Many useful and fascinating academic courses can be found online (and often for free!). Websites like Coursera and Classcentral.com offer a wide range of classes for all levels and subjects.
Make it your own: What topics would you like to dig into that are not offered at your high school? What skills would you like to learn? From language to coding classes to Yale’s famous free course, “The Science of Well Being,” ask yourself how you can expand your mind and enrich your life.
Jobs, Research, and Internships
Jobs are one of the most commonly undertaken summer activities and a good avenue for students who did not participate or were not able to participate in many extracurriculars during the first two years of high school. Any job that gives you real-life experience and skills is worth doing, but work that connects you to your interests is even better.
Internships are also an amazing way to gain pre-professional experience in a field that you might be exploring. Research with a professor at a local college in person (or even remotely!) can be a fascinating way to spend time and contribute to a body of knowledge.
Make it your own: Just because a job, internship, or research assistantship isn’t advertised doesn’t mean it’s not a possibility! Don’t be afraid to reach out to local companies, universities, professional organizations, or political campaigns to see if they could use support.
Service, Social Advocacy, and Civic Engagement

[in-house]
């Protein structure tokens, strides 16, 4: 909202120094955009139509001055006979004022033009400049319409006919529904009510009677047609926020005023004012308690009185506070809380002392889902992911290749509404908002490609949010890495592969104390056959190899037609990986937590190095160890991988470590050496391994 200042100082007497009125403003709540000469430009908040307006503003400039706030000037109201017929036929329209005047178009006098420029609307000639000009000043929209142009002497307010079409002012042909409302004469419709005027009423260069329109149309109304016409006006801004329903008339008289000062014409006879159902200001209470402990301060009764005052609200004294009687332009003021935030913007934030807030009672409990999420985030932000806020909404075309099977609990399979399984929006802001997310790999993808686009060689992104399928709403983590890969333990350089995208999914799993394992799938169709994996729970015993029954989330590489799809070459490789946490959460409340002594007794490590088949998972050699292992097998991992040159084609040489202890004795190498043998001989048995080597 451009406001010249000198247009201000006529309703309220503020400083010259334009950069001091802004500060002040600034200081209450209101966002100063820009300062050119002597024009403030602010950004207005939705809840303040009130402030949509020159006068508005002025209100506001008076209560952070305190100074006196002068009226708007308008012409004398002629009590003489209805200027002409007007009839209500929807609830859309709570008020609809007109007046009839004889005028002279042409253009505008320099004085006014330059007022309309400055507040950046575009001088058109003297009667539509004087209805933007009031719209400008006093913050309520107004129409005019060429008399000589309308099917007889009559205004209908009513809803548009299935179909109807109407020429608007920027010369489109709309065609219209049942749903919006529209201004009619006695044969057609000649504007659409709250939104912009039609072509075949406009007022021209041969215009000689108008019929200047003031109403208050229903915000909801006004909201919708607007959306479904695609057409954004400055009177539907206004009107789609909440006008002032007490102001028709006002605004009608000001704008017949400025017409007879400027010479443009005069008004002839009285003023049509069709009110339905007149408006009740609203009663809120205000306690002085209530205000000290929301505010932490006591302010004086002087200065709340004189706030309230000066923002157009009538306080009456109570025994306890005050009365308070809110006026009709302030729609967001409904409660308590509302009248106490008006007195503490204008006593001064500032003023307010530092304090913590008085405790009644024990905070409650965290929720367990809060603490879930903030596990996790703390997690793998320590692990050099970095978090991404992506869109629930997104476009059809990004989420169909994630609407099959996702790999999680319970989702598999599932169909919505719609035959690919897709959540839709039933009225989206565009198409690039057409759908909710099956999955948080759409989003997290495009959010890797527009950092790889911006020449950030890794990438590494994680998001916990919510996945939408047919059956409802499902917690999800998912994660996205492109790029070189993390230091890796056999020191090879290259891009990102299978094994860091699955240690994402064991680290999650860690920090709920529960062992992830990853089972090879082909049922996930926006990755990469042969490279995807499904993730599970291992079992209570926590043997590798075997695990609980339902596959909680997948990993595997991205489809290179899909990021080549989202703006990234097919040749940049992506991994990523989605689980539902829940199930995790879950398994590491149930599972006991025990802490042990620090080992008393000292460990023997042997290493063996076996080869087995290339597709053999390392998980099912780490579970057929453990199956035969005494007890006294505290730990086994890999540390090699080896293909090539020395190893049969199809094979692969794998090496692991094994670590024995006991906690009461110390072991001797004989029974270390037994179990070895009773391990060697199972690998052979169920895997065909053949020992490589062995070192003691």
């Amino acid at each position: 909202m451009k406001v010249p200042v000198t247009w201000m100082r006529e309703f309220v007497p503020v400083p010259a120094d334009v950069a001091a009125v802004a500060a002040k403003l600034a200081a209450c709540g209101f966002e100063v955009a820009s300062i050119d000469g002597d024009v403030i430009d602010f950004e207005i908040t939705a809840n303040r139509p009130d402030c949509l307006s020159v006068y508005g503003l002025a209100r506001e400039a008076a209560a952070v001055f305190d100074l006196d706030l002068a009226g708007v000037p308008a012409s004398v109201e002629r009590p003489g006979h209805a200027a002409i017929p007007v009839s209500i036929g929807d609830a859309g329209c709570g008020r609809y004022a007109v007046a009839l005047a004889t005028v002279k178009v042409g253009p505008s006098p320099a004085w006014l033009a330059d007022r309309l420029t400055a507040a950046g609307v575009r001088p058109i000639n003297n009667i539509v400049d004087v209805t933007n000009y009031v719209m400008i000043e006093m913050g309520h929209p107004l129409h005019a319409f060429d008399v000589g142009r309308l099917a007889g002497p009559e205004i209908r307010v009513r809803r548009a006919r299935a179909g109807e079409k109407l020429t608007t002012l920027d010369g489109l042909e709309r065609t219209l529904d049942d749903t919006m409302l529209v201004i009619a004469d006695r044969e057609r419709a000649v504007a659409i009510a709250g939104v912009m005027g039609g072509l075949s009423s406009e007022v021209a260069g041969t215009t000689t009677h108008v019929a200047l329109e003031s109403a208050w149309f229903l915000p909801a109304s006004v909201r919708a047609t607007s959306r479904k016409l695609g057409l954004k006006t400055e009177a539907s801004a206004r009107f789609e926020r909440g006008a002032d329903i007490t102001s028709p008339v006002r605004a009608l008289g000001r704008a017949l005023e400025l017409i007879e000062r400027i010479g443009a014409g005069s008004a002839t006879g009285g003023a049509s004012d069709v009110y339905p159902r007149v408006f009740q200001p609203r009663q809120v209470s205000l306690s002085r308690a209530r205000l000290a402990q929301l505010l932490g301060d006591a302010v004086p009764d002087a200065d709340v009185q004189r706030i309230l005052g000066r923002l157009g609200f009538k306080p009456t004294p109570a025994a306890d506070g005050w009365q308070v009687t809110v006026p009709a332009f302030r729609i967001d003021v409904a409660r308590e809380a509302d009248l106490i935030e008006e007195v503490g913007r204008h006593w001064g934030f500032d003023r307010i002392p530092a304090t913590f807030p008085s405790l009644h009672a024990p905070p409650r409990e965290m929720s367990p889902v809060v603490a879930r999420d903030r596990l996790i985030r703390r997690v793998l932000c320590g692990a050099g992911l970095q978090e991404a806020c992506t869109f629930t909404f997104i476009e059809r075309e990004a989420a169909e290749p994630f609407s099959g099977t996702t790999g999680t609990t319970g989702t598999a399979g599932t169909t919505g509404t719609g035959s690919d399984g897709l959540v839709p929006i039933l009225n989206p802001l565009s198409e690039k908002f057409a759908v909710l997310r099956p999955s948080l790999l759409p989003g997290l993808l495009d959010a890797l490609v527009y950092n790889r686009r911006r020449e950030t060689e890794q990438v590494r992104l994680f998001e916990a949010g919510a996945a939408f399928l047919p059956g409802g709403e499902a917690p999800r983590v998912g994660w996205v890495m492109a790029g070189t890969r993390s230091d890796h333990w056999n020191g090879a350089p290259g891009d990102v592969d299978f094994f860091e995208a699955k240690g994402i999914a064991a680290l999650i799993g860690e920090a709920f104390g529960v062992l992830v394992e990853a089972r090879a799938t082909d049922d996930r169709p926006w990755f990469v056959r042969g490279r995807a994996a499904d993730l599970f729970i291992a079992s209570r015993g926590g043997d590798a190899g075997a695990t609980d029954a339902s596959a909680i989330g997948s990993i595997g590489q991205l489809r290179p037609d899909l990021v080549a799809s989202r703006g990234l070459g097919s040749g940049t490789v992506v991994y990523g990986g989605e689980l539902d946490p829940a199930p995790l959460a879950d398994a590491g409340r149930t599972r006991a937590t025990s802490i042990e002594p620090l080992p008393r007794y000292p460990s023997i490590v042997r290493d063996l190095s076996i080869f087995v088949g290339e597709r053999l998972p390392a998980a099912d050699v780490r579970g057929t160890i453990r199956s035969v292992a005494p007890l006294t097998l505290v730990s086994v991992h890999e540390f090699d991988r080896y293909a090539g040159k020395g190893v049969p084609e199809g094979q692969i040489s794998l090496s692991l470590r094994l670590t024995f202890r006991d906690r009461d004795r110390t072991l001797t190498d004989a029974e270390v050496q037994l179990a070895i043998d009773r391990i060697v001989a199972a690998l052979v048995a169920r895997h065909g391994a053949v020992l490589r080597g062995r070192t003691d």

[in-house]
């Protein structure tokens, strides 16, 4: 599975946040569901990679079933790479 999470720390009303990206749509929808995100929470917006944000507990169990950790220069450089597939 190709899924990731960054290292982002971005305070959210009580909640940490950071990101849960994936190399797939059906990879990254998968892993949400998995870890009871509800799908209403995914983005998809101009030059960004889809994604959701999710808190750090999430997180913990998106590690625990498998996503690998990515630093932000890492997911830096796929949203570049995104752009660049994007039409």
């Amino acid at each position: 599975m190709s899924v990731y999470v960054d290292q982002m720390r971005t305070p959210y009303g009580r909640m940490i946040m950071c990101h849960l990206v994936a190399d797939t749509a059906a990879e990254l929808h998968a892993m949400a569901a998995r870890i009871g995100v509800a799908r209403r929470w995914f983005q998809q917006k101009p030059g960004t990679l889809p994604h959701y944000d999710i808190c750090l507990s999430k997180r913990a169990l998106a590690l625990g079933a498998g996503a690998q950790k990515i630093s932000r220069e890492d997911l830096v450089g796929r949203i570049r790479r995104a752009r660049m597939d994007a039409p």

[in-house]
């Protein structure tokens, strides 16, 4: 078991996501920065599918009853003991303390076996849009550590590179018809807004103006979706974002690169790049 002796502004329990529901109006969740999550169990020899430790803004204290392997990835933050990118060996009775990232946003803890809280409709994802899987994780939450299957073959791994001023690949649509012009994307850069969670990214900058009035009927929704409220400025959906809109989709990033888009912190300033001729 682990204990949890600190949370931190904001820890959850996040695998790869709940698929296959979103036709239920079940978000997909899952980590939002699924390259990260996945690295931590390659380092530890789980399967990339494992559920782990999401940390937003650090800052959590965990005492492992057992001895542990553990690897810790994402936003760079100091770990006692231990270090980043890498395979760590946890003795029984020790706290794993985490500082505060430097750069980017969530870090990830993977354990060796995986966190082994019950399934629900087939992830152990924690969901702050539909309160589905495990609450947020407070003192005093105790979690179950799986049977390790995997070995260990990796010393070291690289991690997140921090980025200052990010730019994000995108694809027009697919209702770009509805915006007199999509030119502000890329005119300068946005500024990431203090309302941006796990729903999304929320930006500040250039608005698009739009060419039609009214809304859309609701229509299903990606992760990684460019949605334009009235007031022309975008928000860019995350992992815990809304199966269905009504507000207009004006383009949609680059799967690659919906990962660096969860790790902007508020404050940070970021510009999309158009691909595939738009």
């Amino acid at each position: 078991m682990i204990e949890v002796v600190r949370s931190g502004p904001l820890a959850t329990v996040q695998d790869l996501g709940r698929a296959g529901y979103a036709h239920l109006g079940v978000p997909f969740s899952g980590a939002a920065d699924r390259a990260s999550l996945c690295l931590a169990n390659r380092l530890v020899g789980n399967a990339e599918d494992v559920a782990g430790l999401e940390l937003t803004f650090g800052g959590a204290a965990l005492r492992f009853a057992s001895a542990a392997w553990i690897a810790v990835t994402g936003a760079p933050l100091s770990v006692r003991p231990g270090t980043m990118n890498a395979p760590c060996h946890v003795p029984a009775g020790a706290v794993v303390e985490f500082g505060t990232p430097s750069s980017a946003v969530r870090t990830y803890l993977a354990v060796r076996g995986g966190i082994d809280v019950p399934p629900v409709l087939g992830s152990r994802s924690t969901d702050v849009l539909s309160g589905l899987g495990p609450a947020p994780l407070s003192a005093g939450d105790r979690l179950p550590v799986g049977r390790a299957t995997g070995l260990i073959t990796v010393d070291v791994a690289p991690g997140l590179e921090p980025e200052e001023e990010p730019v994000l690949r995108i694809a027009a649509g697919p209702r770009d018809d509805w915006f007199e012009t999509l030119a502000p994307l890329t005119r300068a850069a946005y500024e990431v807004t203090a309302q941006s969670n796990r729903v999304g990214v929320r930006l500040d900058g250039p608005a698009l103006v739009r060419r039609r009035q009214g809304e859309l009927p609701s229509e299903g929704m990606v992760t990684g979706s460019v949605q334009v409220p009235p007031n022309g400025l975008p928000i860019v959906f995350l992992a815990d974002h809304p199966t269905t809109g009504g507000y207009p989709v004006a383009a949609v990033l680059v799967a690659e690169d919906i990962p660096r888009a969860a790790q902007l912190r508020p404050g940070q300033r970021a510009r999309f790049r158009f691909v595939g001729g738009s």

Every community has its own needs and volunteer opportunities. Service can be a great way to make an impact, and to learn more about your community and yourself.
Advocacy is another often overlooked aspect of service. Nonprofits, political campaigns, local government, and your own school are all places to start.
Make it your own: Lend your time and support to causes that are especially meaningful to you. How can your service work support your principles? Ask yourself: where is there a need, and how can I use my unique skills to fill it?
When You Need Motivation
Even students struggling with motivation can turn their favorite pastimes into meaningful engagement.
Do you find yourself filling every free hour with video games? An idea: organize a tournament where every participant puts in a certain amount of money, and the winner gets to choose a charity to donate to. If the idea gains traction, make a social media page and turn it into a series.
Or how about if you’re filling those same hours with Netflix? What if you organize a virtual film discussion club (or throw in the corresponding books and make it a film-book club)? This is a great way to stay connected with socially distant friends, and if it continues into the fall, you can try to get a teacher to sponsor a school-sanctioned “club.”
The only real limit to making any interest, curiosity, or pursuit more personally enriching—and beneficial to the broader world—is your imagination. So now is the time to embrace your ikigai and brainstorm every possible way to gain greater insight, deepen your intellectual or career exploration, and build skills and character development.
Those who succeed in doing so tend to be viewed favorably in the admissions process, and will also gain a great deal this summer: learning more about yourself, helping and connecting with others, and embracing their passions—all central to thriving in college, and beyond.